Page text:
As the shipbuilding industry is accelerating the development and commercialization of next-generation eco-friendly fuel for ships that will follow liquefied natural gas (LNG), ‘methanol-powered ships’, which will serve as a stepping stone before the full-fledged offshore hydrogen market, are gaining momentum. Recently, as global shipping companies are increasing orders for large container ships that use methanol as fuel, competition for orders for methanol-powered ships is intensifying.

Previously, Musk, a world-class large shipping company, placed an order to Hyundai Heavy Industries in August 2021 to build eight 16,000 TEU container ships that use methanol as fuel by 2024 by 2024. Along with Musk, CMA CGM, a global 'top 3' shipping company, recently announced a plan to place an order for six new 15,000 TEU-class methanol dual-fuel new ships.

Dual – Carrier Ship Operation

Captures 300 million tons, about 50% of Korea’s annual CO2 emissions → Requires 500 carriers
Expected boom in domestic shipbuilding and steel industry

Annual CO2 emissions in Korea
680 million tons (as of 2021)


CO2 Storage - Utilization
300 million tons (as of 2021)

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Dual-Carrier (CH3OH/H2/CO2)

  • Average voyage time : 1 time / 60 days → 6 times / year
  • Average CO2 transport volume : 100,000 tons / time
  • Number of ships to transport 300 million tons of CO2 : 500 unit
  • Construction cost per ship : $ 100 million → Total $ 50 billion
  • Annual freight revenue : $ 18 billion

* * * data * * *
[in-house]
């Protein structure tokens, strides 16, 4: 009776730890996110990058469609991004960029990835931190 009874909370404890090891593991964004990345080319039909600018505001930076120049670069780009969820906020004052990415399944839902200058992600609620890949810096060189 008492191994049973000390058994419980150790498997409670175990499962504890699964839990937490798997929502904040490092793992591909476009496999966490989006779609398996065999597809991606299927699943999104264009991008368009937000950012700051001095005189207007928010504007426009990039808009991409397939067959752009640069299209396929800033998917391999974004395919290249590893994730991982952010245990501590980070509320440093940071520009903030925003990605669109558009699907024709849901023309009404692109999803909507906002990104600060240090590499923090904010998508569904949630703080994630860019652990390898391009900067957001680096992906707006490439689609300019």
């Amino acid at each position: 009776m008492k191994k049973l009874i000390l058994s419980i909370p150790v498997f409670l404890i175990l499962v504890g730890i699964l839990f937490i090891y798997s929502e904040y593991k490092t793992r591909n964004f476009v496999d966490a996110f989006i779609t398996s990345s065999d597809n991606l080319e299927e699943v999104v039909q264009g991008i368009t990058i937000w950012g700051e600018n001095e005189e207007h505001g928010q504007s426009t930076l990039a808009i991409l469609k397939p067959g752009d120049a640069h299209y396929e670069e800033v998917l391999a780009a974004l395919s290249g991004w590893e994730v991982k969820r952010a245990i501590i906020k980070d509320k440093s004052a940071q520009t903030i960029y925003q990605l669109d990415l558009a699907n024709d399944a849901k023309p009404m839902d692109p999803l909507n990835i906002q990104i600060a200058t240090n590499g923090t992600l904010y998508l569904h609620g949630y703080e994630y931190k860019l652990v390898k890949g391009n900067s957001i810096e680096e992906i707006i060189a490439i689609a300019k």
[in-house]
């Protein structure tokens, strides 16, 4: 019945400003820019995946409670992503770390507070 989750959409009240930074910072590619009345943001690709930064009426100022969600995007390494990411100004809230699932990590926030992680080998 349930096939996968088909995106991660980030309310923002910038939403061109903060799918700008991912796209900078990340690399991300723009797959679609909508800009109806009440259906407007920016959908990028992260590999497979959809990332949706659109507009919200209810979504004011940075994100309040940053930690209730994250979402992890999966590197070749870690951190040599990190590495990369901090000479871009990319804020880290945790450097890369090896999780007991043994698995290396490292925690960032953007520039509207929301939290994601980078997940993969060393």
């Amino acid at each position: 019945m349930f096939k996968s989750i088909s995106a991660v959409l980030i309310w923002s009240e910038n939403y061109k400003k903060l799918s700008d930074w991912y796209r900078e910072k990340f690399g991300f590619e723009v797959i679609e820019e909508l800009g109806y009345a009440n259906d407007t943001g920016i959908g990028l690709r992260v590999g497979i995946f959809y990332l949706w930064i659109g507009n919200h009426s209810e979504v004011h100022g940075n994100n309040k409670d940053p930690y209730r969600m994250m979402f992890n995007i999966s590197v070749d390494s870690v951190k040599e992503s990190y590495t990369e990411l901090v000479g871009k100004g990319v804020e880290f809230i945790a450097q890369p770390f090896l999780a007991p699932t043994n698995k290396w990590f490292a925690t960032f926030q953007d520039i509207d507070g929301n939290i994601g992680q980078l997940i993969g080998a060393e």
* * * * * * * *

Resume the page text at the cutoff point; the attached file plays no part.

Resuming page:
CCUS Total Solution

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Element technology: Wave power renewable energy using seawater / Hydrogen new energy through electrolysis / Methanol production through the synthesis of hydrogen and carbon dioxide / Carbon mineralization through the reaction of seawater and carbon dioxide / Ocean alkaliza-tion and ecosystem restoration through carbonate discharge

CCUS Technology Applied to ships

Responding to GHG (Green House Gas) emission regulations of IMO (International Maritime Organization)
The IMO aims to reduce ship GHG emissions by 50% compared to 2008 levels by 2050

Current Marine CCUS Technology

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  • Energy consumption for continuous use of absorbent
  • • Absorbent toxicity, explosion hazard
  • Space occupancy due to process complexity
  • • CO2 liquefied storage facility
  • • Network process required for carbon dioxide transport
  • Expensive maintenance cost

Future Marine CCUS Technology

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Seawater contains about 3.4 ‰ of salt. The seawater flowing into the electrolysis device installed on the ship reacts to generate metal hydrox-ide. A stable form of carbonate is produced through the reaction of the seawater containing the metal hydroxide prepared in this way with the carbon dioxide emitted from the ship stack. Carbonate generated through these chemical reactions becomes a resource that can restore the marine ecosystem by re-discharging it to the sea without the need for a separate storage facility.

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When using 1 / 1,000,000 seawater in earth, 23.7 billion tons of CO2 reduction
The best way to achieve Net CO2 Zero

Currently, policies for reducing carbon dioxide in ships, a source of non-road pollution, focus on the production and utilization of liquefied carbon dioxide through the absorption-desorption regeneration process. However, considering space constraints, excessive energy consump-tion, economic feasibility, human harm and risk, We propose technology that can contribute to the marine ecosystem is more suitable.